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TEACHING READING AT KEY STAGE 2. By Nicholas Bielby. Stanley Thornes "Teaching Primary English" series pound;15

YOUNG RESEARCHERS: informational reading and writing in the early and primary years. By Margaret Mallett. Routledge pound;13.99

In most primary schools structured teaching of reading stopped abruptly at the end of key stage 1, and junior pupils were expected simply to get on with it. Reading-teaching was conducted almost entirely through the medium of fiction. Children might have met plenty of non-fiction as they ploughed their way through the national curriculum, but most teachers had neither the time nor expertise to teach them how to use it.

The national literacy strategy has changed all that. Within 18 months of its introduction, the explicit teaching of reading has assumed high priority throughout all seven years of primary schooling. As for informational reading, there can't be a teacher in the land who isn't now familiar with the strategy's six "non-fiction genres" and the reading skills they entail.

However, the NLS framework - while exhaustive - is necessarily brief. It gives no practical details or theoretical underpinning, so books like these two from acknowledged experts in their fields provide important support. But perhaps even more important, they provide opportunities for constructive criticism. In a period where teaching content and methodology is prescribed from the centre to an unprecedented extent, we desperately need books that make us think critically about the NLS, question its orthodoxies and look beyond the confines of the literacy hour to the teachingpossibilities of the future.

Nicholas Bielby is well-known for his clear-sightedness and academic rigour. He describes the NLS as "a brave attempt to systematise teaching objectives", but one which should be treated "as a basis for critical discussion, development and exploitation, and not as a Bible for fundamentalists".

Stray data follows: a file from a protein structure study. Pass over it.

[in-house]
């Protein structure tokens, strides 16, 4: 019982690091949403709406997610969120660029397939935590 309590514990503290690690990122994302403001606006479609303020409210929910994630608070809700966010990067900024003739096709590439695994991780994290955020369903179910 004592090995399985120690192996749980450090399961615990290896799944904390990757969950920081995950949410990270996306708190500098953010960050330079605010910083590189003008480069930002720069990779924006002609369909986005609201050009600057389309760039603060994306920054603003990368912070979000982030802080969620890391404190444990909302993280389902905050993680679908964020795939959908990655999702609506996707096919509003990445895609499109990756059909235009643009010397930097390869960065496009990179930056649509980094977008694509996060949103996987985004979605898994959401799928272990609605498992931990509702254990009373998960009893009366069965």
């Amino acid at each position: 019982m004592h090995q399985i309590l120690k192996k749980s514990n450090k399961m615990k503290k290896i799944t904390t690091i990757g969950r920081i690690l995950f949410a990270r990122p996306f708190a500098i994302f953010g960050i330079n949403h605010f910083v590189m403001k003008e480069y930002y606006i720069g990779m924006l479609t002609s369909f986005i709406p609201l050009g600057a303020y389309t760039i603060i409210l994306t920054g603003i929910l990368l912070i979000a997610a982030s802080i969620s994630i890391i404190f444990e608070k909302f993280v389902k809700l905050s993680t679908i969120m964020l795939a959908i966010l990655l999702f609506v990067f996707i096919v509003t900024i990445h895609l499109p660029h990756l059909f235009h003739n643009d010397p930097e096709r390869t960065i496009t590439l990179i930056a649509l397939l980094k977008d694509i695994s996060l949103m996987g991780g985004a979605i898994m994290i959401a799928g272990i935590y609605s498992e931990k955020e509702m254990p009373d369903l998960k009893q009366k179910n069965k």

This thoroughly-researched book covers the reading process, higher order reading skills, fiction, non-fiction and poetry, and assessment and intervention. It should help many key stage 2 teachers develop the knowledge and self-confidence to use the NLS constructively, bearing in mind Bielby's maxim that "we do not help children to read to do the national literacy strategy. We do the national literacy strategy in order to help children read".

Margaret Mallett's book, with its many practical suggestions and case studies, also reminds us of the importance of keeping our eye on the ball:

"We do not want children trapped in tightly structured and essentially sterile learning processes... (but) avid and curious readers, intent on finding out, and confident writers, practised in communicating understanding and meaning."

She takes a developmental approach (very refreshing in these standards-driven times), with chapters devoted to key stage 1, seven to nine-year-olds, nine to 11-year-olds, special needs and assessment. There is also a particularly useful and exciting chapter on informational literacy in the pre-school and nursery years, and excellent advice on the applications of ICT.

Sue Palmer Sue Palmer is a freelance writer and Inset provider

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